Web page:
Page 30 - THE Journal, May/June 2018
P. 30

PENNSYLVANIA’S MONTOUR Elementary School stands out even among schools that
have embraced STEAM education, the maker movement, hands-on learning, and augmented
and virtual reality. So when the K-4 school opened the world’s first “Brick Makerspace” — a Lego- powered STEAM lab developed and implemented in conjunction with Carnegie Mellon University (CMU), Lego Education, parents, students and a local Barnes & Noble — it wasn’t just a one-off affair; rather, it was yet another advance in the school’s efforts to integrate principles of STEAM education throughout the curriculum.
art lessons), and it offers various STEAM electives and activities available to students from kindergarten through senior year (in the high school that sits next door).
In addition, the school is nearly finished constructing its own MIT Fab Lab, which is expected to open within a month or two.
All this in a public K-4 elementary school.
But it isn’t just about the technology or the spaces themselves. It’s about learning and providing students with opportunities for growth that are beyond the ordinary, yet align with education standards.
“Our goal is to take the creativity and curiosity and actually build something
and incorporate engineering concepts, architecture concepts, animation, storytelling, testing, prototyping. We’re trying to take this whole Brick Makerspace with Lego and say how can we bring this not just to a special space, but incorporate it, embed it within everything we do within the curriculum,” said Justin Aglio, director of academic achievement (K-4) and district innovation at Montour School District.
The aim of the space is to provide hands-on learning experiences for the school’s young students to foster “spatial, fine motor, social, language and creative skills,” according to Lego — all that across a range of disciplines, including science, technology, engineering, math, arts, language arts and architecture.
“Supporting Montour Elementary School’s new Brick Makerspace with our Lego Education solutions is a natural collaboration as we share the same priorities of student-centered learning and the dedication to sparking and engaging the innate curiosity of every student with hands-on playful learning tools,” said Silver McDonald, head of Lego Education North America. “We look forward to seeing what the students using the new space will imagine, build and create for years to come, and how the 21st Century Skills they are acquiring will inspire and equip them for their future careers.”
“One of the things we’ve done over
| MAY/JUNE 2018
“I believe makerspaces and STEAM education get students interested
in learning at a very young age,”
Jason Burik, co-principal at Montour Elementary, told THE Journal. “STEAM education challenges students to learn and apply content and skills with fun, real-life projects. Skills learned can later then be applied to almost any job. We wanted to create a unique learning
space that kids would love coming to, something that no one else had, a room that would inspire students to become architects, engineers, designers, makers, and use problem-solving and critical thinking skills. We wanted a room that made students curious to learn and discover amazing things along the way.”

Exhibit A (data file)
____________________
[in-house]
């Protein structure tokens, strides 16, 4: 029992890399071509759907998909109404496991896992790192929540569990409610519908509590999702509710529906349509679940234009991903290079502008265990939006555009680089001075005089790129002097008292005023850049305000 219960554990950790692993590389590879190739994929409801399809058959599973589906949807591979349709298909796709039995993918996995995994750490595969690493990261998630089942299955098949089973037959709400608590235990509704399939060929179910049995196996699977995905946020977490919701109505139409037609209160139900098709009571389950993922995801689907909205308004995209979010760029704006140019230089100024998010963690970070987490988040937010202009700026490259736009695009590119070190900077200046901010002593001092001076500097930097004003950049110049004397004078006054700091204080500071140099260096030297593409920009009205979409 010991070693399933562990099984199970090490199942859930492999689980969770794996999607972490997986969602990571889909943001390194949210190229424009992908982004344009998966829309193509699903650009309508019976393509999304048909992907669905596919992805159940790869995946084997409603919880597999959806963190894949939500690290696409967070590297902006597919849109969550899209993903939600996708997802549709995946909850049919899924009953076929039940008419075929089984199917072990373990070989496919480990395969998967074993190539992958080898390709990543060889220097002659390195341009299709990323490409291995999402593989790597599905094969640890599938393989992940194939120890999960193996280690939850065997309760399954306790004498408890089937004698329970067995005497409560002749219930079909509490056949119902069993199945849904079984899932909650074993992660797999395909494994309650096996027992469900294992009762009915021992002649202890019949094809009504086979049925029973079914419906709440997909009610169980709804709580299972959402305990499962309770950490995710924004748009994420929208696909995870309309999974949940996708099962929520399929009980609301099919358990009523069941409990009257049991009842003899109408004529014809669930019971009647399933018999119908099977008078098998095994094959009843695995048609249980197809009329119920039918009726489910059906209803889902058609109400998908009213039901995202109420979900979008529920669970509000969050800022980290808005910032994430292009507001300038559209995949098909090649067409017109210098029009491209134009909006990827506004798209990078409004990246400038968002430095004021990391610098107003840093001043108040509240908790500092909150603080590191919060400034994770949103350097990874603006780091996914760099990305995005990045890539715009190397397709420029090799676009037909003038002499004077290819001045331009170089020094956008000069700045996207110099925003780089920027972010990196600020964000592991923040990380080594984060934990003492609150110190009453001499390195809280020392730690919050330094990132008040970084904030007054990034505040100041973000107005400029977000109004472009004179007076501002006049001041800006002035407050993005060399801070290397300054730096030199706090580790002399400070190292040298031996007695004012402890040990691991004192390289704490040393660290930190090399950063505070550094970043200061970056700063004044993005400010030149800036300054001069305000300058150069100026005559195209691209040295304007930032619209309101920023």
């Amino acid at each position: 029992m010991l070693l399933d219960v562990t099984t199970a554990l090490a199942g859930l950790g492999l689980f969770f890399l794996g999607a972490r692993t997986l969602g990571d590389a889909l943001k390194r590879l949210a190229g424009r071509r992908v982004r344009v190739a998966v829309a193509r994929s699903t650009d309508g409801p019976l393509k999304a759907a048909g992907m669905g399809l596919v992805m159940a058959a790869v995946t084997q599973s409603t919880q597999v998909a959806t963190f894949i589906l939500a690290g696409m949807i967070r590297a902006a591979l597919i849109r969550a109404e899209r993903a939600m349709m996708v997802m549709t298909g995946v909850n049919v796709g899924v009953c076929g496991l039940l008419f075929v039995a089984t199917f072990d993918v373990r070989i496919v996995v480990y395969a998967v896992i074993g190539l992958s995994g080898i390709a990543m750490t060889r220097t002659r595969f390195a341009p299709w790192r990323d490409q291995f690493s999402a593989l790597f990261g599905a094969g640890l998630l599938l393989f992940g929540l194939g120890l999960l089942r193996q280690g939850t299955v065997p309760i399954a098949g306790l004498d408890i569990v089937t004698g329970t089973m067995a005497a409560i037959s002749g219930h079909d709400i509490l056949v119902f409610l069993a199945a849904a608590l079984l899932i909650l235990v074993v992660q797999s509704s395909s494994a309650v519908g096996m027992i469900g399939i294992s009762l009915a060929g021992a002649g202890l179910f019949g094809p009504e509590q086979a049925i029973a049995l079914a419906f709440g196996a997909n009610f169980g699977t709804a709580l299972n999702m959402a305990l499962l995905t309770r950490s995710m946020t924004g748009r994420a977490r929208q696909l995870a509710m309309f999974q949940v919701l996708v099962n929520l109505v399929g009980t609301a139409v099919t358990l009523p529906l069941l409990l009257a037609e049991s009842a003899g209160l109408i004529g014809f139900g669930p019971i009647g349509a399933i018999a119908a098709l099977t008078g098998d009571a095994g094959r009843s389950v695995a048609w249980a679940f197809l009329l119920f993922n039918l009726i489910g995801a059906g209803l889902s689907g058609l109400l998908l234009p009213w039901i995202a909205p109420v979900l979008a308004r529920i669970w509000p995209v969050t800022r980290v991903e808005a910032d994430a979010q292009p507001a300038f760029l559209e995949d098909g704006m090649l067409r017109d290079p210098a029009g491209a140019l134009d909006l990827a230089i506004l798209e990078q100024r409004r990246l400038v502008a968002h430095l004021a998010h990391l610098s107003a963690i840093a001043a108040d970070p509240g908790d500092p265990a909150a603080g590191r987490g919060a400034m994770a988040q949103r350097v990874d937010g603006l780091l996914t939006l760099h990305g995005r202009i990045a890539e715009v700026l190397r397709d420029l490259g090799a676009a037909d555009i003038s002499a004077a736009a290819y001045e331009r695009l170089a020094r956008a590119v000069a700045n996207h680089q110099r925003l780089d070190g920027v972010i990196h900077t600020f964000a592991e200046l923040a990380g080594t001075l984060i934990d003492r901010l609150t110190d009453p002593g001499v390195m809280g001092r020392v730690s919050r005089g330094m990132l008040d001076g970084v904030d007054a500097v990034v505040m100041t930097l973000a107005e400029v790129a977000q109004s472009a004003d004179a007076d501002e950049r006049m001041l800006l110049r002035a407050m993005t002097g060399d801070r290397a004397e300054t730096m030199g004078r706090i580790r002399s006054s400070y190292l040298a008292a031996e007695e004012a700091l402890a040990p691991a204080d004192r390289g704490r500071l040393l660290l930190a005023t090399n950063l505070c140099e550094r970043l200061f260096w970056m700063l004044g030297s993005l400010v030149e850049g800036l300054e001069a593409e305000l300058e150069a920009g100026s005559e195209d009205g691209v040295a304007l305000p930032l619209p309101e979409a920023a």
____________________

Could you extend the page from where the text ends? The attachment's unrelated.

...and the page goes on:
The space, which formally opened with a ribbon-cutting ceremony held Feb. 22, is themed on Lego bricks, with activities ranging from brick building
to 3D printing to car racing to stop- motion animation to an interactive mixed reality system that lets students build structures and test their physical properties. Lego Education’s WeDo
2.0, Lego MINDSTORMS Education EV3, and Lego Education Simple and Powered Machines are some of the tools employed in the space, along with the new Lego Education Maker activities.
“The centerpiece of the room is the Creation Station, my personal favorite,” said Burik, who is, not coincidentally, an accomplished Lego artist and head of Brick Model Design. A lifelong
Lego enthusiast, he has in his adult life created Lego sculptures for Google, Cisco, the NFL, MLB, NHL and many other organizations. “I love to see the students stand around the perimeter of this, collaborate on projects. I’ve seen some really neat lessons take place here, in science and math. One, for example, is similar to a paper pass in the classroom. Kids start with a base plate, and they add one block. They have to pass to the person to the right, keep adding to that block. And when it comes back to them, it’s a really neat creation. And they have to
give it a title, count how many blocks are in it, what colors were used in it, what its purpose is. There’s all kinds of things you can do with that. It’s a simple activity.”
A School Purpose-Built
With good cause, the school, located
just outside of Pittsburgh in Robinson Township, is proud of its accomplishments in STEM and STEAM education and the collaborative efforts of its leaders with parents, students, industry and higher education. The almost-brand-new school (opened last year) was purpose-built for STEM and STEAM education. Prior to the Brick Makerspace, the school had already built, in its comparatively short history, a Minecraft Education Lab (in partnership with Microsoft Education), a Google Lab, a STEAM Lab and an Upcycling Room (where used objects are “upcycled” to produce new creations, often as part of

   28   29   30   31   32